Like the Postal Service itself, employee uniforms have evolved over the years. From left, a carrier delivers mail circa 1908; a 1940s carrier; an early 1970s carrier; and a letter carrier in 2014.
To celebrate the new stamps honoring Oscar de la Renta, “The
list” looks at five fashion statements from postal history.
1. First uniforms. Letter carrier uniforms were authorized
in 1868 — a single-breasted coat, pants, vest, cap and cape, all in cadet grey.
2. Women’s uniforms. Before specially tailored clothing was
introduced in the 1960s, female letter carriers often combined a skirt with the
uniform cap and coat designed for their male counterparts.
3. Stars and stripes. In 1897, regulations authorized the
use of stripes on uniform coat sleeves to recognize length of service: one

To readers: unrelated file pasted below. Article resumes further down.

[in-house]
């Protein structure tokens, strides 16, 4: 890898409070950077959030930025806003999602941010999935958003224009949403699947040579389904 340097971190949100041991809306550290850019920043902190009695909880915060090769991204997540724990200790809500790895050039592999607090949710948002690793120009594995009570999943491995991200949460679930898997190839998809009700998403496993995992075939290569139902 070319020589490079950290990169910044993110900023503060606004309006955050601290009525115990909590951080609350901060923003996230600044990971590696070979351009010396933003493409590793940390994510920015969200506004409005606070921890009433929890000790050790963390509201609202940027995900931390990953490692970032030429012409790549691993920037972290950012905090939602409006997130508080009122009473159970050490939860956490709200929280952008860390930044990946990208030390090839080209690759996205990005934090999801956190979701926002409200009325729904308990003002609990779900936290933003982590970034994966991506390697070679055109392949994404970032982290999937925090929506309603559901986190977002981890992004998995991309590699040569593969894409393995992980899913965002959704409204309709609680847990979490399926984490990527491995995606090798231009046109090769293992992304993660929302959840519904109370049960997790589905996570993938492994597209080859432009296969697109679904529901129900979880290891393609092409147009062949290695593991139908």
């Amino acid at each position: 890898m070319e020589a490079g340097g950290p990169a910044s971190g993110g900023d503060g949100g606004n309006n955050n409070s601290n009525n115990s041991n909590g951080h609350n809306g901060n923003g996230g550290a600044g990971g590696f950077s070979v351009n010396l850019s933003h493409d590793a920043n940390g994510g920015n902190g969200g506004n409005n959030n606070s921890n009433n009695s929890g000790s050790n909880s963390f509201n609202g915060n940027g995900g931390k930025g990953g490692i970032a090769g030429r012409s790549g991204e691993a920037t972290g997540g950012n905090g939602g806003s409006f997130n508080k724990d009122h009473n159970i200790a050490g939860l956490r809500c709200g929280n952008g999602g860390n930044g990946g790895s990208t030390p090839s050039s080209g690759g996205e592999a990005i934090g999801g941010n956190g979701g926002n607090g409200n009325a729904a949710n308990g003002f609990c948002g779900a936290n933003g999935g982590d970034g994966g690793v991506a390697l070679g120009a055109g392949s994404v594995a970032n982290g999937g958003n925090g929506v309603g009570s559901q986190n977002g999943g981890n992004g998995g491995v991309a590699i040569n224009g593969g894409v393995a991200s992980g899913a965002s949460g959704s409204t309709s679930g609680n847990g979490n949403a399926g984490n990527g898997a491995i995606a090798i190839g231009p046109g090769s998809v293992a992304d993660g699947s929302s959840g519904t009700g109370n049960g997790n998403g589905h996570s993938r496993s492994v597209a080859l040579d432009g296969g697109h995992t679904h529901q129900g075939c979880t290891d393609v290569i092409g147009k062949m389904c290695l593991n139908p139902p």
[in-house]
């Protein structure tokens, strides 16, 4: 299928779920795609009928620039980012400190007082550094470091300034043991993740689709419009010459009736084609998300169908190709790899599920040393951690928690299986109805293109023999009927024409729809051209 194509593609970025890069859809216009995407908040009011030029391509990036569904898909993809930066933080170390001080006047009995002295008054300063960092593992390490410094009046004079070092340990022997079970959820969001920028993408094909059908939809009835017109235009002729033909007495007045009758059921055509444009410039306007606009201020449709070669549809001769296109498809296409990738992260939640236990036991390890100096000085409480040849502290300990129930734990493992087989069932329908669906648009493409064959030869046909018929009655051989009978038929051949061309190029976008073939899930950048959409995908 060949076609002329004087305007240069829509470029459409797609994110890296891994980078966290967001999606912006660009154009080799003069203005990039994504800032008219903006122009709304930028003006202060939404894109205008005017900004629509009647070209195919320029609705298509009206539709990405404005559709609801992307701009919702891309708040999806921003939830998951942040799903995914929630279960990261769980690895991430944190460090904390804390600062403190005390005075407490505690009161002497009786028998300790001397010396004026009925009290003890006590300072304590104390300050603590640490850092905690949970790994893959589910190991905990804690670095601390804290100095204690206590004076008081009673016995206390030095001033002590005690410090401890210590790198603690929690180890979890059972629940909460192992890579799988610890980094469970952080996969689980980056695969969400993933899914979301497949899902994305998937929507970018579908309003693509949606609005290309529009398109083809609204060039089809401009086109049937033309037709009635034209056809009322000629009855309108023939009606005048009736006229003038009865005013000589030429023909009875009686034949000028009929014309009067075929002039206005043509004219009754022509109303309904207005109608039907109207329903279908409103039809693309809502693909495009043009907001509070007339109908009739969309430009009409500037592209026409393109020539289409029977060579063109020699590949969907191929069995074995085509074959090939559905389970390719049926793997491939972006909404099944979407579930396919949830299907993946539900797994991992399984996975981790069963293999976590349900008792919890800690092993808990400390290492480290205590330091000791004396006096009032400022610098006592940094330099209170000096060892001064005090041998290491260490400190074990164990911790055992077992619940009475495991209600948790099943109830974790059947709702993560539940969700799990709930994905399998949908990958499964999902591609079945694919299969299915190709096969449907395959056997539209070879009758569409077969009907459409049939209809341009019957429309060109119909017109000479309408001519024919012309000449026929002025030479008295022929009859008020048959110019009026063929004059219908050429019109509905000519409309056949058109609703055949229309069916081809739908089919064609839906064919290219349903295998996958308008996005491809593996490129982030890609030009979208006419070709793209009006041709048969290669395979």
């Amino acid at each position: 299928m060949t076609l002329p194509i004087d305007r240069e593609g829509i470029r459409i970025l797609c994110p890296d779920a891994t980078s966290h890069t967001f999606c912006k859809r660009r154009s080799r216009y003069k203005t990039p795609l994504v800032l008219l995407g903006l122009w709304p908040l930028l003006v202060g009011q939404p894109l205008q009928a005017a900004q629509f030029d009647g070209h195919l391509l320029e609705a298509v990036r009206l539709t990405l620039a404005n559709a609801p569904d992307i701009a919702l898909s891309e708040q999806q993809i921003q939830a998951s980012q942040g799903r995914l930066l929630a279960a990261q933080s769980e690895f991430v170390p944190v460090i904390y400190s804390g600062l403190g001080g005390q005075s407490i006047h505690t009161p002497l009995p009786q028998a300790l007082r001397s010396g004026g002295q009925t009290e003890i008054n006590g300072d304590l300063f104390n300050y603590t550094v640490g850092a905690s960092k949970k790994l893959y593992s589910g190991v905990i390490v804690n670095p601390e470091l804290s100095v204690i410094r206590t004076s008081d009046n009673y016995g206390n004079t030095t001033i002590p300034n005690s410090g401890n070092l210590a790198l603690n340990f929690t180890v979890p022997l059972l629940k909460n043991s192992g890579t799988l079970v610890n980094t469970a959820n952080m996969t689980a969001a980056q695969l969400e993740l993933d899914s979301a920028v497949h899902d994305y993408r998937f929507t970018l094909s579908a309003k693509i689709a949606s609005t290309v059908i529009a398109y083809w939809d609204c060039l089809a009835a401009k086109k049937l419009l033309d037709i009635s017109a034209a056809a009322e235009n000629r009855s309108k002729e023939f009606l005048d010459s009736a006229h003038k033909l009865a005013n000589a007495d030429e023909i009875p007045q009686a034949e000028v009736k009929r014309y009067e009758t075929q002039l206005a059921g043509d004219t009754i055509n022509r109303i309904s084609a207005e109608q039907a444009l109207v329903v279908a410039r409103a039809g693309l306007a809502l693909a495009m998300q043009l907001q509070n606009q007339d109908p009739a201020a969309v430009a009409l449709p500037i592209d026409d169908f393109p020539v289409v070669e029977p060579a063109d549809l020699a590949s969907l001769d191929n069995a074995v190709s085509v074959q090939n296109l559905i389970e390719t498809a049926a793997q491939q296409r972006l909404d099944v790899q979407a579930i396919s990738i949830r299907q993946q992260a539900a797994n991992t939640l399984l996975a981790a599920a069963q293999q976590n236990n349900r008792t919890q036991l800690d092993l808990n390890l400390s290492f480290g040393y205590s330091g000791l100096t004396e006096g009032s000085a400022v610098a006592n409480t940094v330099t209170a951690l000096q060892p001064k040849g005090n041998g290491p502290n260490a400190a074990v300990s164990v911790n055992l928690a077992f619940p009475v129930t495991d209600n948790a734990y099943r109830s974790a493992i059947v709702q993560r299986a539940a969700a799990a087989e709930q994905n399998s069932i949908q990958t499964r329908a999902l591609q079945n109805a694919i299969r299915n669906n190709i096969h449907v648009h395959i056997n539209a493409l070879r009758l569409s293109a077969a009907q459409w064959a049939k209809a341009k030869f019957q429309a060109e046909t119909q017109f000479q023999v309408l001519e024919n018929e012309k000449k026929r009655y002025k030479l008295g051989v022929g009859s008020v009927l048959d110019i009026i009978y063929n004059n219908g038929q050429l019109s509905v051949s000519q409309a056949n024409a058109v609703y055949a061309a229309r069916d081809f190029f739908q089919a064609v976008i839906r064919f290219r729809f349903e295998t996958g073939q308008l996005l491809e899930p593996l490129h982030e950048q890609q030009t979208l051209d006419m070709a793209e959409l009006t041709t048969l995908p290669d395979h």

stripe for every five years. Stars replaced stripes two years later and are
still optional for uniformed employees.
4. Satchels. Letter carriers delivered mail in leather
satchels until 1973, when the scarcity and high price of leather prompted a
switch to blue canvas satchels similar to those used today.
5. Hats. Headwear options diversified as uniforms changed.
Styles have included panama hats, safari-style helmets, parka hoods, fur caps,
mesh caps, berets, baseball caps, knit caps and face masks.
The usps.com Postal History page has more information
about past and present uniforms. Got ideas for future editions of “The
list”? Email them to firstname.lastname@example.org.